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Thread: Factory crimp dies - interchangeable in same diameter calibers?

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    Member AKsoldier's Avatar
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    Default Factory crimp dies - interchangeable in same diameter calibers?

    I have loaded quite a few .300 WM cartridges, but I gave my rifle to someone who needed it. I am going to buy a 30-06 rifle soon, and I was wondering if my Lee .300 WM factory crimp die might work for the ought-six as well. It's just a collet die, and it seems to me equal diameter calibers might be interchangeable with it. Your thoughts?

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    Member Armymark's Avatar
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    I've wondered that myself. Only because I'm to lazy to try it, I reasoned that although the diameter is the same per se, the collet is cut different lengthwise.

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    The factory crimp dies work off the length of the cartridge. You could probably use some sort of spacer and get the .300 Win Mag crimp die to work since the '06 is shorter.

    Quote Originally Posted by AKsoldier View Post
    I have loaded quite a few .300 WM cartridges, but I gave my rifle to someone who needed it. I am going to buy a 30-06 rifle soon, and I was wondering if my Lee .300 WM factory crimp die might work for the ought-six as well. It's just a collet die, and it seems to me equal diameter calibers might be interchangeable with it. Your thoughts?
    Living the urban lifestyle so I can pay my way and for my family's needs, and support my country. And you?
    ".. ask not what your country can do for you, ask what you can do for your country" JFK

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    I asked that question a while back, and was told, "NO".

    I think they are based on case length, so that would hafta be in limits, and there would need to be clearance, and possibly alignment.

    I suspect that some would work for some others, but maybe not, and the only way to tell would be to try it. I'd like to know the full story on this myself.

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    Maybe I need to do a bit more research on how factory crimp dies work. I know loading dies like .357 can also load .38 SPL etc. But FCD's apparently are caliber specific. If machining or spacers are necessary, I think I'd rather just buy another die.

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    For my 460 I use a 45/454 Lee FCD. The die wonít adjust that far, from 45 Colt all the way to 460 Smith so I set the die up about ĹĒ off the shell holder then adjust as normal. The bottom ľĒ doesnít go through the size ring but it was already sized and is well beyond where the bullet may have opened it up. Itís simple the way they work, itís just a floating ring with a radius that rolls the end of the case into the bullet . . . take one apart and look just be sure to put the ring back the same way.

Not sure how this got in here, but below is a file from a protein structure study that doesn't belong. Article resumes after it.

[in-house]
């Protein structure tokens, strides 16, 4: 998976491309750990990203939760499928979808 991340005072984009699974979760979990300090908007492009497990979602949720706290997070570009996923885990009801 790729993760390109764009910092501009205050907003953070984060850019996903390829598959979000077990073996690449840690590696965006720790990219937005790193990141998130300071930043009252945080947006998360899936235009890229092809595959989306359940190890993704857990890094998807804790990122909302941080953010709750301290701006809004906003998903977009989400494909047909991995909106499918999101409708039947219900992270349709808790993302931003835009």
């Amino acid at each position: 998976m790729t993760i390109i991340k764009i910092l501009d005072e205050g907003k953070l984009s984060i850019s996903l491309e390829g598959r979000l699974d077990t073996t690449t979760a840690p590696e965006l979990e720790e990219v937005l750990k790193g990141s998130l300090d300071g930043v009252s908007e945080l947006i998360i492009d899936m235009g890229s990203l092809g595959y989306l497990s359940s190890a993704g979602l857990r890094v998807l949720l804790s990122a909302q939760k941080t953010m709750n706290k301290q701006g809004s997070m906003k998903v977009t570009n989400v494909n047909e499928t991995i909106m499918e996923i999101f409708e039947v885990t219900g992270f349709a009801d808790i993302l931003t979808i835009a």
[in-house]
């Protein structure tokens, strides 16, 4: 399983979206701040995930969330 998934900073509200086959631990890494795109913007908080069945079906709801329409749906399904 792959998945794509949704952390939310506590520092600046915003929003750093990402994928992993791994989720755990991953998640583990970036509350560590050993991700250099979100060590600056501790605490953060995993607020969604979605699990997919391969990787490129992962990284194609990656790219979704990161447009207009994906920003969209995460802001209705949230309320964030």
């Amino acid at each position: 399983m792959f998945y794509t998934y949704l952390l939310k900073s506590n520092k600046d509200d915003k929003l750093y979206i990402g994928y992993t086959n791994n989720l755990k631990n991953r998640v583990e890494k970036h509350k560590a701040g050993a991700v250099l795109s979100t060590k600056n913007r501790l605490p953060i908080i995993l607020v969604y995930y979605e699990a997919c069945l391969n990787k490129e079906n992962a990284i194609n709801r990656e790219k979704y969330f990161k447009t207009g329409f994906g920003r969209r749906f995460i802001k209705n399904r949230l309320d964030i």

Now in necked cases they work different, some can be fiddled some canít. Iíd guess your 300wm die will be too long to crimp 30-06 and not that it matters much too fat to size it. Good news though being Lee itís short money to buy the proper die, $14.98 from Lee and likely even less for 30-06 from some vender sale. Even a semi custom is just $25 and a friend just got a full custom for a wildcat for $45. Oil up your 300wm dies, put them away till they are needed some day and buy 30-06 stuff. If you donít have 30-06 dies just get a Lee 3 die set that has the FCD included, Lee makes great dies for a great price.

    Lee 3 die set for 30-06 $35.98
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    Andy - I agree, Lee makes good stuff at a great price. As a general rule whenever buying dies, I just buy whatever is available. That is almost always either Lee or RCBS. I do have one Lyman set - for the .450 Marlin. I can't find any difference in quality between them, and the Lee dies are always cheapest. My .460 dies are Lee carbides. I think I'll just buy all the loading components for the 30-06 and start loading. I'll get a die set that has both full-length and neck sizers, plus the FCD. The '06 will be my first rifle to be fed hand-loads exclusively.

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    I'm not too fond of some of Lee's stuff but I believe their dies are better than same grade dies from other makers. I too have a mix of stuff mostly RCBS and Lee but always try to find the Lee dies any more because I like them best, that they are cheaper is a nice bones though.

    My 460 dies are Hornady because like you they are what I could find at the time but their taper crimp sucks for 460 so a shopping I went. At the time Lee didnít make a 460 crimp die (maybe still donít?) so I took a shot that 45/454 would work and it does just fine. Sometimes we got to do what we can getting into something odd or new but 30-06 stuff is everyplace and you will use it from now on so Iíd get exactly what I wanted the first time.
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    Quote Originally Posted by ADfields View Post
    At the time Lee didnít make a 460 crimp die (maybe still donít?)